Anzelc faces Layman, Barsness for House 5B seat
On a map, Minnesota House District 5B looks like an accordion squeezed from all sides — a few leftover cities and townships after the 2011 effort to redraw legislative lines to account for population shifts.
It’s west of the core Iron Range but includes Grand Rapids and Coleraine, dives into the heart of the lake country of north-central Minnesota to grab Remer, Backus and Pine River and includes big swathes of rural Cass and Itasca counties.
Incumbent DFLer Tom Anzelc says it’s still Democratic territory. But there’s a history of Republican voting in the region and it’s clearly the most competitive legislative race in the Northland this year — so much so that the statewide political parties are eyeing it as a key factor for either side to control the House in 2017: DFLers need to keep it and Republicans — backing well-known Grand Rapids-area businesswoman Sandy Layman — think they can steal it away.
Throw in a third party candidate with a history of attracting votes, Dennis Barsness of the Green Party, and the 5B race becomes a wild card that will be hard to pick. (Barsness landed 23 percent of the vote in a 2014 Itasca County Board race.)
Anzelc, who lives in the far northeastern corner of the district in rural Balsam Township, was thrown into the district in 2012 along with Republican incumbent Carolyn McElfatrick, both of whom saw their previous, adjoining districts erased and redrawn to form the new 5B. Anzelc won that bid between incumbents, 53.5-to-46.5 percent, then came back to win in 2014 against Republican challenger Justin Eichorn 56-to-43.
Now Anzelc up against Layman, who had the high-profile job of commissioner of the Iron Range Resources and Rehabilitation Board under Republican Gov. Tim Pawlenty.
As could be expected, jobs and the cyclical Iron Range economy are by far the biggest issue in the race. Layman is stressing her small business background and experience at the IRRRB as a selling point for the House. But she’s also touting the benefits of electing a Republican, especially if Republicans keep control of the House. That would give her an in where House DFLers are on the outs.
“What happens in St. Paul matters,” Layman said during a recent debate, adding that she’s sensing a strong desire across the district for new representation. She blames the state DFL party for holding down small businesses across the state with high taxes and health-care costs and for opposing copper mining, even if Iron Range DFLers support it.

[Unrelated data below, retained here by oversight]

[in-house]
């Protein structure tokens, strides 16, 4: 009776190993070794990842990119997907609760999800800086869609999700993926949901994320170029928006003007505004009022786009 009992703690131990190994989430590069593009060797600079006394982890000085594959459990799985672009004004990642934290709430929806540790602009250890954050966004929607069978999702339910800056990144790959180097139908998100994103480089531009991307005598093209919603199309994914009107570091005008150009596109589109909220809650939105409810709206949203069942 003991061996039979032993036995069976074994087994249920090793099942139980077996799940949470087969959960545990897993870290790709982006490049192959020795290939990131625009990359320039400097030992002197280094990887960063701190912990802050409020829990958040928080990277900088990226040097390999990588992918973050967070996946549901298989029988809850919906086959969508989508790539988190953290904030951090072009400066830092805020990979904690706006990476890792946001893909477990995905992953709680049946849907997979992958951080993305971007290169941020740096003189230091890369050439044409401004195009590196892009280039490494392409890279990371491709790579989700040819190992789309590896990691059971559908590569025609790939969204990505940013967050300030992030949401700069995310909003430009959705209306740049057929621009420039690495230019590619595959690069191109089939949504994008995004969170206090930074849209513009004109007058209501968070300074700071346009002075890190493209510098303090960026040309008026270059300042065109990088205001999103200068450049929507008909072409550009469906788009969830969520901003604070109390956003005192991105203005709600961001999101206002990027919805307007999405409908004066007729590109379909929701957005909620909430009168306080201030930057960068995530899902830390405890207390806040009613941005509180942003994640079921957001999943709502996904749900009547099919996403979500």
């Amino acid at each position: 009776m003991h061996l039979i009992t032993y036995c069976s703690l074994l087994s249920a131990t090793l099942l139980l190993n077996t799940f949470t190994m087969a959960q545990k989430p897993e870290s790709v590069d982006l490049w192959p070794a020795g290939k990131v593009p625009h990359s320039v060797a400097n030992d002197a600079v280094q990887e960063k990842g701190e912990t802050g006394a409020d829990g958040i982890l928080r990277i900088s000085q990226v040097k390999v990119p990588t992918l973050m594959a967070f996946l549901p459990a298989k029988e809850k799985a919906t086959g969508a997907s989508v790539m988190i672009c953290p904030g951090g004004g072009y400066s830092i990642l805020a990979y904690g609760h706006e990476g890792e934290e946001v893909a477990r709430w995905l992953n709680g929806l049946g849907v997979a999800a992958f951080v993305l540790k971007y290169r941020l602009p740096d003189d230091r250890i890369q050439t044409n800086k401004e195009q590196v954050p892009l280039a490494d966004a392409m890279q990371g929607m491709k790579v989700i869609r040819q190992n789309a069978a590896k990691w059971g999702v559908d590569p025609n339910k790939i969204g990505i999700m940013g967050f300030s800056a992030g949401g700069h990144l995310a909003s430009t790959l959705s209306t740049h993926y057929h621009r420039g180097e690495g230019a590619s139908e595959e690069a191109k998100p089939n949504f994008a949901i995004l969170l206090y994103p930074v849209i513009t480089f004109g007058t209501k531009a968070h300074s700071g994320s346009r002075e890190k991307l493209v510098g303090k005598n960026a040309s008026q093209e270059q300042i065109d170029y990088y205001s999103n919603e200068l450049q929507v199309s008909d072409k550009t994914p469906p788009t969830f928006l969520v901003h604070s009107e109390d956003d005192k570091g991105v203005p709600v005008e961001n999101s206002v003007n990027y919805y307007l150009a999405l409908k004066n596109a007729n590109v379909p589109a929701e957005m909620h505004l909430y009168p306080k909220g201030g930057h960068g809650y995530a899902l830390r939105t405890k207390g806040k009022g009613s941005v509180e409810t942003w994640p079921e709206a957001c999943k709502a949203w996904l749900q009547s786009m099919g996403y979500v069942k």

“The biggest theme for me is that people want change. People are seeing that forces outside the area, in the Twin Cities, are dictating our economic future,” Layman told the News Tribune. “I’m running with the Republican Party because Republicans align with small business interests and are very supportive of our mining and timber industries.”
Layman stresses her experience as IRRRB commissioner, not just with businesses but working with DFL lawmakers to get important legislation and policy passed, including efforts to boost higher education on the Range — namely a four-year, hands-on engineering program.
Anzelc, of course, was also instrumental in getting that policy passed and he said the district deserves to have his experience and skill set at the Capitol. He’s been a key player in behind-the-scenes efforts to salvage the Essar Steel Minnesota project and has worked to bring the One Aviation subsidiary to Grand Rapids to make airplane parts.
Anzelc closely follows the global iron ore and steel industries and was among the first Iron Range officials to foretell the crippling downturn of 2014-15. While he applauds state and federal efforts to help recover taconite jobs, he said yet another downturn shows how critical it is to diversify the economy.
Anzelc stresses that he’s a lifelong Ranger who grew up in a company-owned home in a company-owned mining location where his father walked to the mine each day. Now, he lives on a lake in the Chippewa National Forest — on a dirt road, he likes to note — where he says the benefits of life in the Northland are bountiful.
Anzelc said public schools will remain his priority at the Capitol, especially increased state funding for districts that are losing population and tax base.
“The great public schools are the backbone of the Iron Range. They were my passport out of poverty,” he said at the debate.